Whew! That’s the word of the day, or the year! This past Monday was a day of learning. Not a day of sitting in a classroom or changing of stations to experience simulation exercises. It was a day when the classroom became an interactive playing field. . . maybe playing court would be a better description. Keep reading, it will make sense.
I’ve briefly mentioned in previous posts that this is my first year teaching high school in the public school system but I don’t think I have ever mentioned to what capacity or even what subject. I am what you call a teacher of innovation! In short this means I am what you call a professional taken from a particular industry brought into the classroom setting to then educate and prepare a group of students in said industry so that they can then begin a future in that industry upon graduating from high school. Whew! That’s a mouthful and let me be completely clear I AM NO EXPERT AT ALL, JUST TAKING IT ONE DAY AT A TIME BY TRIAL AND ERROR!
The industry I represent is dentistry. I am a Registered Dental Hygienist and I am the dental assisting instructor for a local high school career technical center! How about that?!?! Did you have that at your high school growing up? Me neither. The public school systems are really working hard to meet the needs of each individual student! It really is beautiful thing to watch the inner workings.
Innovation represents the fact that our school offers so many choices of career paths that haven’t been in the high school education system for long so the school system is thinking “outside of the box”. . . . by box, I am referring to your traditional classes. Innovation also refers to the set up of the classrooms and the “fields” in which are offered. Our dental assisting classroom is but traditional. We have 25 extra heads to help us think. We have 26 extra lights in the event we need a bright idea. And in case our coffee hasn’t kicked in (my class starts at 7:15 am) our chairs are on rollers so we just roll all over the place!! My classroom is NOT a traditional one of sorts and I have never taught in what is considered a traditional classroom! It has taken a minute to catch up to the belief that the “classroom” isn’t just a place with four walls and rows of desks and chairs. In fact, my own children haven’t really experienced this idea of “classroom”. I love to see that our society of educators isn’t missing the boat on what is deemed as classroom or even education.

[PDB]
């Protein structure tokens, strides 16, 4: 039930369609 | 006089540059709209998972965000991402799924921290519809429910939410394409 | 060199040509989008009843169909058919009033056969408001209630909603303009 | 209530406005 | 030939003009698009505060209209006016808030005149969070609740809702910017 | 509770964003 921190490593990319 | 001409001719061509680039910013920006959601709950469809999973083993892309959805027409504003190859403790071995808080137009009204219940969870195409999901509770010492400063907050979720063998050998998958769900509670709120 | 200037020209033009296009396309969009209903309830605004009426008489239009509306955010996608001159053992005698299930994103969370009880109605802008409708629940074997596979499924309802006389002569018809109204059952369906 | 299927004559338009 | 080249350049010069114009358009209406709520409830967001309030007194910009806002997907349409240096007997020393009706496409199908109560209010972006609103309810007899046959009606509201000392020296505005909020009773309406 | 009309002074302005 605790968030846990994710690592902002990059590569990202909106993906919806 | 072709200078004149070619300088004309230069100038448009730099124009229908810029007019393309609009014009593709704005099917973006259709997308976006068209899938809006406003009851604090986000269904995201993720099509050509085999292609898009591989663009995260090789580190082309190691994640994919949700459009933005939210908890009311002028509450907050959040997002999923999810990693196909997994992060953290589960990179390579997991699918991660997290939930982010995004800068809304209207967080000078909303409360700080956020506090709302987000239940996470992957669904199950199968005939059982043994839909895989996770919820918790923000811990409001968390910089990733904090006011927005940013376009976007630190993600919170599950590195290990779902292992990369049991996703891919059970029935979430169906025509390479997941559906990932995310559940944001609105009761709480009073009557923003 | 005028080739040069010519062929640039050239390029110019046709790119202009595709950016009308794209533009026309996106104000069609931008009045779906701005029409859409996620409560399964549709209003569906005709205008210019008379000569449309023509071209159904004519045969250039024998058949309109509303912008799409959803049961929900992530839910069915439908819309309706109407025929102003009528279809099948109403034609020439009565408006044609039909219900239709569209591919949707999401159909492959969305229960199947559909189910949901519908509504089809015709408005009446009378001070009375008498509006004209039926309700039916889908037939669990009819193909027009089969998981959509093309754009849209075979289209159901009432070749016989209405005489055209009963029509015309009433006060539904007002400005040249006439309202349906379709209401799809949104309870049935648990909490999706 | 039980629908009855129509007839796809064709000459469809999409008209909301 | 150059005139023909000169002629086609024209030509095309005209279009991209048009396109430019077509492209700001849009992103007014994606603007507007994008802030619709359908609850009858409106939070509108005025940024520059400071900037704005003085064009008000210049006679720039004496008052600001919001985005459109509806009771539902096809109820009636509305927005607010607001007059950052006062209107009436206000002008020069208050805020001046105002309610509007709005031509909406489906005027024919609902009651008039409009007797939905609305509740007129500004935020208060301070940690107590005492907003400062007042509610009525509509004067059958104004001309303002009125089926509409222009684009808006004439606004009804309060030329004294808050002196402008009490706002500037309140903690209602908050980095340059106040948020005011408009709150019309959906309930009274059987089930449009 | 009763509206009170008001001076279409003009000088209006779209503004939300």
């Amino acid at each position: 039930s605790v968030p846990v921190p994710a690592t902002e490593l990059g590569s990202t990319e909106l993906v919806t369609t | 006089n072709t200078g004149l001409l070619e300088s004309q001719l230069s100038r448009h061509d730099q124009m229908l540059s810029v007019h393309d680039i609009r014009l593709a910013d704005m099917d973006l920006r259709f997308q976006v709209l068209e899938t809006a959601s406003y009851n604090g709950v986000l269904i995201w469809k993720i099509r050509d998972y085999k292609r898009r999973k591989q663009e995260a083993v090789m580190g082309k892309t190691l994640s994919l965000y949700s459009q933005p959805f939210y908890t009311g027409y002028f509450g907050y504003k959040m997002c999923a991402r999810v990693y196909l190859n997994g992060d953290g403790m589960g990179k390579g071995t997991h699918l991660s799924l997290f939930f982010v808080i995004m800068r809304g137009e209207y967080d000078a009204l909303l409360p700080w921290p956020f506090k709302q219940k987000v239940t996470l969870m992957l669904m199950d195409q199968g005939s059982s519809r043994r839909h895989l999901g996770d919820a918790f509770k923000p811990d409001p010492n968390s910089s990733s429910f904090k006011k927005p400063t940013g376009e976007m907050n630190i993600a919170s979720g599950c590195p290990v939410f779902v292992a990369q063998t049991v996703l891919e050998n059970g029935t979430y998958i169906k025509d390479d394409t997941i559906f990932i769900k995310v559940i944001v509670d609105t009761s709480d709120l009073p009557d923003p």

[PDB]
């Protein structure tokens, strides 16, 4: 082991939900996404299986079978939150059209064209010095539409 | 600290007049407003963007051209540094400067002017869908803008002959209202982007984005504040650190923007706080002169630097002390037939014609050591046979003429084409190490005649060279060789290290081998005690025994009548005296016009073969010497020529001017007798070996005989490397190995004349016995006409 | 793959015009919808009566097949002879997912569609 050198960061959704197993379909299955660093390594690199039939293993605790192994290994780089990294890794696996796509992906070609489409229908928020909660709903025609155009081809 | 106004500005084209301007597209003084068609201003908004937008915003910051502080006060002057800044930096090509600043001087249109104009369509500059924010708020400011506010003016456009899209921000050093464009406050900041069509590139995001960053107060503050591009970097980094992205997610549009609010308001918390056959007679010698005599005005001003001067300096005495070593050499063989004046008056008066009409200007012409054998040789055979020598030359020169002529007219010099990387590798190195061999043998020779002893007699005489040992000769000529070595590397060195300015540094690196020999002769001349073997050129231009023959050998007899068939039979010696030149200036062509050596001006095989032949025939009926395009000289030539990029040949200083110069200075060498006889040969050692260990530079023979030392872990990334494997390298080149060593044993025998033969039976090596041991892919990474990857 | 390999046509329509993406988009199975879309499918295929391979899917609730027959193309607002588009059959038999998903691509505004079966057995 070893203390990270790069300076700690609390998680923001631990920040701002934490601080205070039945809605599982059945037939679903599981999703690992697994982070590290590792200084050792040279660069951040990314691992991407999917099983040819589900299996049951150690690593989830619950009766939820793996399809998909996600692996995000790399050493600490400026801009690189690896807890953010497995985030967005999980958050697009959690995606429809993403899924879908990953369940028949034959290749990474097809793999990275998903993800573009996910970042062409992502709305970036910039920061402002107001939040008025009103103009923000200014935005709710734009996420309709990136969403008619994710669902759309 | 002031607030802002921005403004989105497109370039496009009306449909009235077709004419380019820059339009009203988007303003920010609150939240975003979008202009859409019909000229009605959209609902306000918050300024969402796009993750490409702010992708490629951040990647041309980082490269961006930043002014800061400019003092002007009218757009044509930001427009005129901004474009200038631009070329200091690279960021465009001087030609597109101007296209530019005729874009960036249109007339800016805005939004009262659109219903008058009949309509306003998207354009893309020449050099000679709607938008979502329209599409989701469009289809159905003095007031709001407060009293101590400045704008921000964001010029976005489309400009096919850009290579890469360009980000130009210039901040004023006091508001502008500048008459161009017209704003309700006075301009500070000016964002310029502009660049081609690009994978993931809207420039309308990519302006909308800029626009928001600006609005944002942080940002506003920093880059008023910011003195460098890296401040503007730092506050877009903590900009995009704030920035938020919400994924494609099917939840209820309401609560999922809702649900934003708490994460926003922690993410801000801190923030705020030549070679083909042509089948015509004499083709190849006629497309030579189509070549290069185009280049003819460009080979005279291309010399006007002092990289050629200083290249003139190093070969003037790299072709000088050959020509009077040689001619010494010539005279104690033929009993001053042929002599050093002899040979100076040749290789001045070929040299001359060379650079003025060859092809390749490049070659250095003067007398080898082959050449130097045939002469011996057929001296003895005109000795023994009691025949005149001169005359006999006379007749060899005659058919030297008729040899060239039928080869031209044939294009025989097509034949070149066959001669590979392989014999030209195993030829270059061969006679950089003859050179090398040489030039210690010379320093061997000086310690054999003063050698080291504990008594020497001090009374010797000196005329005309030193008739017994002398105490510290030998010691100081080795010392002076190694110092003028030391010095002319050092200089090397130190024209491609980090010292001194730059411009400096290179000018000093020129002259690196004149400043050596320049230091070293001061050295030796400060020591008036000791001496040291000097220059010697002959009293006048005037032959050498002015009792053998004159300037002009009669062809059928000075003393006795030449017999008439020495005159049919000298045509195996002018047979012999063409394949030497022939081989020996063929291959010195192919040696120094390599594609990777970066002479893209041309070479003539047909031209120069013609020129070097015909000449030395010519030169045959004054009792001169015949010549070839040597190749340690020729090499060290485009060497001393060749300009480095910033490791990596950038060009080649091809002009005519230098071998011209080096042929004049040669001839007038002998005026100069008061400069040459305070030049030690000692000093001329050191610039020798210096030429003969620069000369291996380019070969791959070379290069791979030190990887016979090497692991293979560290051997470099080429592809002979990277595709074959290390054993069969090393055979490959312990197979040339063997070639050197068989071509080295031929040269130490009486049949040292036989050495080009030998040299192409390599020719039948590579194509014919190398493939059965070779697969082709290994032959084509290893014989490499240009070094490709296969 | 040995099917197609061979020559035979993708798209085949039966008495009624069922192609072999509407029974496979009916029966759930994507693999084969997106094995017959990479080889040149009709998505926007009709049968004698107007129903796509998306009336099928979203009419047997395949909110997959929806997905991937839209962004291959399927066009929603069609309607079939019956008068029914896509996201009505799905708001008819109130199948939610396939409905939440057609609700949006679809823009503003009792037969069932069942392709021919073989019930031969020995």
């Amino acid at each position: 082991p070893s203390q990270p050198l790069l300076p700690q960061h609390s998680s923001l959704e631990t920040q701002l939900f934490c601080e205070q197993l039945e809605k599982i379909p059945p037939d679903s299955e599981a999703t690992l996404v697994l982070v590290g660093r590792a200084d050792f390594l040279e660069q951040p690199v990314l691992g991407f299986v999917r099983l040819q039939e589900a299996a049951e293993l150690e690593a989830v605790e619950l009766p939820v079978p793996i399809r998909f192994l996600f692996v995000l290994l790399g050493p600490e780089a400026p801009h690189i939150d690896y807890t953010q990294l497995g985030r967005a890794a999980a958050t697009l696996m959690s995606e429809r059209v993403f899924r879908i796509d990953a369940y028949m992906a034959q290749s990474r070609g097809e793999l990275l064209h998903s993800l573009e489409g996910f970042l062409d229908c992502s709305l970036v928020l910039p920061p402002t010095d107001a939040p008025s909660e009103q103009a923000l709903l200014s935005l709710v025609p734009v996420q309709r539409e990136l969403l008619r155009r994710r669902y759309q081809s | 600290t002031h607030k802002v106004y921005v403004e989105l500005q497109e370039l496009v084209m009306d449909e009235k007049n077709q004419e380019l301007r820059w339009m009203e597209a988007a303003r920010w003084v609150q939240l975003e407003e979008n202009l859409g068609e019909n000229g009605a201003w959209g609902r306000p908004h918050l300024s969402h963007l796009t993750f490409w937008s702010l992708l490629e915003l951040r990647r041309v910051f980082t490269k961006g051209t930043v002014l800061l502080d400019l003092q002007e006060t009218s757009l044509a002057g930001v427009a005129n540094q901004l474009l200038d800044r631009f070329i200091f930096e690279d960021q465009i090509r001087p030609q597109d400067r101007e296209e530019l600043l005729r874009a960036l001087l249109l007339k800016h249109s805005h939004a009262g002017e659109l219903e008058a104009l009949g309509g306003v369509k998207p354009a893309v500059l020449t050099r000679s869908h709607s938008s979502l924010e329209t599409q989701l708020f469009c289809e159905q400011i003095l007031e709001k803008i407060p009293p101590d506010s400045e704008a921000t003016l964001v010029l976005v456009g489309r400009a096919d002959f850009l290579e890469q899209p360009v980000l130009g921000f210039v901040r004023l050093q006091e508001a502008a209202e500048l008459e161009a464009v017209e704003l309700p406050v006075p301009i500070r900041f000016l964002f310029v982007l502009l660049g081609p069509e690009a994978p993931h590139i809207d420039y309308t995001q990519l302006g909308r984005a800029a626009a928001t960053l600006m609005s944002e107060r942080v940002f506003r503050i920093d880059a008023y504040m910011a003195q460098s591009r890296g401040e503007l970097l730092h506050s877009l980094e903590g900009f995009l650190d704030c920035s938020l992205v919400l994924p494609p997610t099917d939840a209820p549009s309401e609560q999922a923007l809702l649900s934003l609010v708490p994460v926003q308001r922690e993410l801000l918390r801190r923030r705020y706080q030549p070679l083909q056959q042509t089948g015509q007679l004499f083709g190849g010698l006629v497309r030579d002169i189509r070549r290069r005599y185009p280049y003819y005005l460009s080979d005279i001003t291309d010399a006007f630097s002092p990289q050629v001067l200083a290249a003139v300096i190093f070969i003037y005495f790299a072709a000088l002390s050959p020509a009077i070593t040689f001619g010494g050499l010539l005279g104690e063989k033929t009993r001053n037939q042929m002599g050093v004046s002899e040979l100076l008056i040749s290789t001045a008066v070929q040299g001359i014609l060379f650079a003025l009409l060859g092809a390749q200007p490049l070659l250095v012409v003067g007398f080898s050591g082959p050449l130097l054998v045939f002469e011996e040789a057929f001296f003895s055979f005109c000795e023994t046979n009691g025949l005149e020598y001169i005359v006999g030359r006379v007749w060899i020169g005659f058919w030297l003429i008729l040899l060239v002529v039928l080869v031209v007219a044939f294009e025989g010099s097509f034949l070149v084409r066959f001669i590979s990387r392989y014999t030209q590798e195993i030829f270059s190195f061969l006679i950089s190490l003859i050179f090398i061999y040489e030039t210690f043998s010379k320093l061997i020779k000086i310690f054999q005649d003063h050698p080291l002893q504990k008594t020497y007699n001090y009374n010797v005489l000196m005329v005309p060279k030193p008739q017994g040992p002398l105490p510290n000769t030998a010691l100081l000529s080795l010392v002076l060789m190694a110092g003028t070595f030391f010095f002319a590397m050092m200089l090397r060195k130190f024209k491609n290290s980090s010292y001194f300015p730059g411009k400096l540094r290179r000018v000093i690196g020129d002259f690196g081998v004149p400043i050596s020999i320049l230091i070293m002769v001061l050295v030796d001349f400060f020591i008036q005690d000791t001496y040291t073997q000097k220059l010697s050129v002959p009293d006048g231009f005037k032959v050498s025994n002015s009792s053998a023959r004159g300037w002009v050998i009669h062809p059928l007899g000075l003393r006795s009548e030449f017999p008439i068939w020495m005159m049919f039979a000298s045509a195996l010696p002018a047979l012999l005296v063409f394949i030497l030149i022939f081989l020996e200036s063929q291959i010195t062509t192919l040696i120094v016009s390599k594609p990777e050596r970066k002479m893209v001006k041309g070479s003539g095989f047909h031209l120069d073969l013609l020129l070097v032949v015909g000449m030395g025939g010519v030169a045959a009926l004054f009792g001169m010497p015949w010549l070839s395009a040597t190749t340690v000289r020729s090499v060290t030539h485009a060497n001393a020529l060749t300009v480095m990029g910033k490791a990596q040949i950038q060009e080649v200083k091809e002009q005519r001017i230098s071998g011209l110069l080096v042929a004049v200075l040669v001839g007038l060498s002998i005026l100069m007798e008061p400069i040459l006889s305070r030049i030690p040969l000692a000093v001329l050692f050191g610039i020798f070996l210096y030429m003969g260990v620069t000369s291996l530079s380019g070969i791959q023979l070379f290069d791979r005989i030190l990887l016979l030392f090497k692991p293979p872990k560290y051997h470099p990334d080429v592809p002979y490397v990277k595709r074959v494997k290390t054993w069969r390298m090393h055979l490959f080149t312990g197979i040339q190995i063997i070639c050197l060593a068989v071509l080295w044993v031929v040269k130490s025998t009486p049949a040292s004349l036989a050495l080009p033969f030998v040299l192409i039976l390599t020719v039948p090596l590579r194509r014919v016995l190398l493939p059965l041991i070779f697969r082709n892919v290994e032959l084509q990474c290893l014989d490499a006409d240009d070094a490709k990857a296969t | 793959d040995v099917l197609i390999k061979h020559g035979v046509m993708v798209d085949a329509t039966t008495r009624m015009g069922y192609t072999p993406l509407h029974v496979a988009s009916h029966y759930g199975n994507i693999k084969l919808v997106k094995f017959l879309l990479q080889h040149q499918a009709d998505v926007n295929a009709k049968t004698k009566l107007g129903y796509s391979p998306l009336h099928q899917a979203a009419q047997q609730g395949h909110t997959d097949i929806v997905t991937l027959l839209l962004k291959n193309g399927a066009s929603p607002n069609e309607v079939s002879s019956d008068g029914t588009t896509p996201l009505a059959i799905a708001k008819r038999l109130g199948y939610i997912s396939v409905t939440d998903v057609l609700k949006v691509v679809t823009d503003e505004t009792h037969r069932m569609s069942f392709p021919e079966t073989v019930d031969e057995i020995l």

Side note: My hat is off to any EDUCATIONALLY TRAINED TEACHERS out there. You are the true heroes. . . the ones that are forming the foundations and then building upon that foundation year after year. By the time the student gets to my level they are just months away from adulthood, and yes I “instruct” them in dental assisting but what I am discovering is that dentistry is but a fraction of the conversations we have in my classroom. Instead, it is just the continuation of those foundations that have been laid over the course of the last 12 years! Oh the words and thoughts that 17 and 18 year olds are able to produce blows my mind! They are true NFL players. . . no frontal lobes fully developed yet but ready to embrace the world ahead! I love to see their hunger for life!